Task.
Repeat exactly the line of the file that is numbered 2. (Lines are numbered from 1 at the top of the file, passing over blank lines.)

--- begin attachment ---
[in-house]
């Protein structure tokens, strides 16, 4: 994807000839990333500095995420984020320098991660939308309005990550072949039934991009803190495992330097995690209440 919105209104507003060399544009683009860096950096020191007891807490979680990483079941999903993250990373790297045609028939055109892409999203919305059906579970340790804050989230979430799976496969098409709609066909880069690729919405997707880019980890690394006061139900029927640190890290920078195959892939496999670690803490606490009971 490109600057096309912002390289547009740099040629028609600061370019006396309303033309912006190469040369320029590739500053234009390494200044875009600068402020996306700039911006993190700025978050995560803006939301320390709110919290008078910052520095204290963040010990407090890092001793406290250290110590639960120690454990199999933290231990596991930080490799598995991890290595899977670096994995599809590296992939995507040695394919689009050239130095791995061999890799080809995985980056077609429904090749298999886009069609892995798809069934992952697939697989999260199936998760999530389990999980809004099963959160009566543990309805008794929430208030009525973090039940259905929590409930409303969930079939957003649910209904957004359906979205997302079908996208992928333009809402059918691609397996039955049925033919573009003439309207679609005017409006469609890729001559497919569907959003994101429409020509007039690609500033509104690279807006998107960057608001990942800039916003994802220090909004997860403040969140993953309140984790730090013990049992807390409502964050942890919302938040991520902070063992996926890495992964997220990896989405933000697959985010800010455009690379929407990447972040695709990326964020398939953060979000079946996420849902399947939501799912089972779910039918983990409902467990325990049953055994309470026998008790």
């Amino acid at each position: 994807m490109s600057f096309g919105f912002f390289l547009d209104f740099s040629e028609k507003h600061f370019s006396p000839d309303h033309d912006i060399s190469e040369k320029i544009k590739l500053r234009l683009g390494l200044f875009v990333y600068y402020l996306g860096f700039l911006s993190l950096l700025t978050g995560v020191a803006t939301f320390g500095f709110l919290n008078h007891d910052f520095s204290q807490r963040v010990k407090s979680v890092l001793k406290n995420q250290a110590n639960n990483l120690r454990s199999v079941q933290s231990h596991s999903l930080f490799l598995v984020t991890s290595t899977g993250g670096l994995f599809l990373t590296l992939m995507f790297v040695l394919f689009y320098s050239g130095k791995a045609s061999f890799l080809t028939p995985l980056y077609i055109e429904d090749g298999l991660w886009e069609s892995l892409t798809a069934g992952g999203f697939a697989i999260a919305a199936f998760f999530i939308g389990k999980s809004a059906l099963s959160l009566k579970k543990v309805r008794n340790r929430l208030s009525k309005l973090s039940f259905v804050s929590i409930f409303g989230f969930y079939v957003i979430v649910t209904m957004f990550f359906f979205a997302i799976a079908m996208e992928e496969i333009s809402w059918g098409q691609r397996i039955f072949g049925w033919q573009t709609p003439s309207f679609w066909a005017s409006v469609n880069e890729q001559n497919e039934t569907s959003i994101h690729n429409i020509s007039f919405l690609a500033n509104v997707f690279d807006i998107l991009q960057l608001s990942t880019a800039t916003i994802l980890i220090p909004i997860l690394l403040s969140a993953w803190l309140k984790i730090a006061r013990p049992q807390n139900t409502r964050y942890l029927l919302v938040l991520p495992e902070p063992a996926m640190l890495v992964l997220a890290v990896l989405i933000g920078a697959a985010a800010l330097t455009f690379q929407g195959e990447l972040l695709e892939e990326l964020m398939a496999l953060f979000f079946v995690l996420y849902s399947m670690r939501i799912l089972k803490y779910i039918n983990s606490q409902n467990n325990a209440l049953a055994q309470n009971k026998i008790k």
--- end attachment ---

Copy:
């Protein structure tokens, strides 16, 4: 994807000839990333500095995420984020320098991660939308309005990550072949039934991009803190495992330097995690209440 919105209104507003060399544009683009860096950096020191007891807490979680990483079941999903993250990373790297045609028939055109892409999203919305059906579970340790804050989230979430799976496969098409709609066909880069690729919405997707880019980890690394006061139900029927640190890290920078195959892939496999670690803490606490009971 490109600057096309912002390289547009740099040629028609600061370019006396309303033309912006190469040369320029590739500053234009390494200044875009600068402020996306700039911006993190700025978050995560803006939301320390709110919290008078910052520095204290963040010990407090890092001793406290250290110590639960120690454990199999933290231990596991930080490799598995991890290595899977670096994995599809590296992939995507040695394919689009050239130095791995061999890799080809995985980056077609429904090749298999886009069609892995798809069934992952697939697989999260199936998760999530389990999980809004099963959160009566543990309805008794929430208030009525973090039940259905929590409930409303969930079939957003649910209904957004359906979205997302079908996208992928333009809402059918691609397996039955049925033919573009003439309207679609005017409006469609890729001559497919569907959003994101429409020509007039690609500033509104690279807006998107960057608001990942800039916003994802220090909004997860403040969140993953309140984790730090013990049992807390409502964050942890919302938040991520902070063992996926890495992964997220990896989405933000697959985010800010455009690379929407990447972040695709990326964020398939953060979000079946996420849902399947939501799912089972779910039918983990409902467990325990049953055994309470026998008790």